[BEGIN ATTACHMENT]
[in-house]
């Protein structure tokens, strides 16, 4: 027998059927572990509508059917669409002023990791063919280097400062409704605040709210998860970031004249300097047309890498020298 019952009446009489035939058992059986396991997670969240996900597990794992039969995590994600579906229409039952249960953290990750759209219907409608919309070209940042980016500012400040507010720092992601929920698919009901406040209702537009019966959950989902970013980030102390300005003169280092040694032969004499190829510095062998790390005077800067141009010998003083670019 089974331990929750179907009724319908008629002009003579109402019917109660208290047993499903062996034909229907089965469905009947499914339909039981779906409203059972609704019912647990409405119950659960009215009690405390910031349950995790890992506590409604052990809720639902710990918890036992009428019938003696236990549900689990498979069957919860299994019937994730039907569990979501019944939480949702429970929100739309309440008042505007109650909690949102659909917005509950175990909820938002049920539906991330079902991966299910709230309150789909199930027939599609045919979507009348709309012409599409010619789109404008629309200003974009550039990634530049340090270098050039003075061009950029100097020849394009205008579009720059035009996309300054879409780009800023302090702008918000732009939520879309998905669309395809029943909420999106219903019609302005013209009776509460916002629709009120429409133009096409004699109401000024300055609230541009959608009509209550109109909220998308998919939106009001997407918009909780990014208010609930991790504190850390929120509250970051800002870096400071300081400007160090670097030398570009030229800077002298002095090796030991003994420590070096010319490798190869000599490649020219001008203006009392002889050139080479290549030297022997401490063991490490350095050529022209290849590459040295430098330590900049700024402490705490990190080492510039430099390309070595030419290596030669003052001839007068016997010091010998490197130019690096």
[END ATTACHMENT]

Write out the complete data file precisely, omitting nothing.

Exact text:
[in-house]
């Protein structure tokens, strides 16, 4: 027998059927572990509508059917669409002023990791063919280097400062409704605040709210998860970031004249300097047309890498020298 019952009446009489035939058992059986396991997670969240996900597990794992039969995590994600579906229409039952249960953290990750759209219907409608919309070209940042980016500012400040507010720092992601929920698919009901406040209702537009019966959950989902970013980030102390300005003169280092040694032969004499190829510095062998790390005077800067141009010998003083670019 089974331990929750179907009724319908008629002009003579109402019917109660208290047993499903062996034909229907089965469905009947499914339909039981779906409203059972609704019912647990409405119950659960009215009690405390910031349950995790890992506590409604052990809720639902710990918890036992009428019938003696236990549900689990498979069957919860299994019937994730039907569990979501019944939480949702429970929100739309309440008042505007109650909690949102659909917005509950175990909820938002049920539906991330079902991966299910709230309150789909199930027939599609045919979507009348709309012409599409010619789109404008629309200003974009550039990634530049340090270098050039003075061009950029100097020849394009205008579009720059035009996309300054879409780009800023302090702008918000732009939520879309998905669309395809029943909420999106219903019609302005013209009776509460916002629709009120429409133009096409004699109401000024300055609230541009959608009509209550109109909220998308998919939106009001997407918009909780990014208010609930991790504190850390929120509250970051800002870096400071300081400007160090670097030398570009030229800077002298002095090796030991003994420590070096010319490798190869000599490649020219001008203006009392002889050139080479290549030297022997401490063991490490350095050529022209290849590459040295430098330590900049700024402490705490990190080492510039430099390309070595030419290596030669003052001839007068016997010091010998490197130019690096």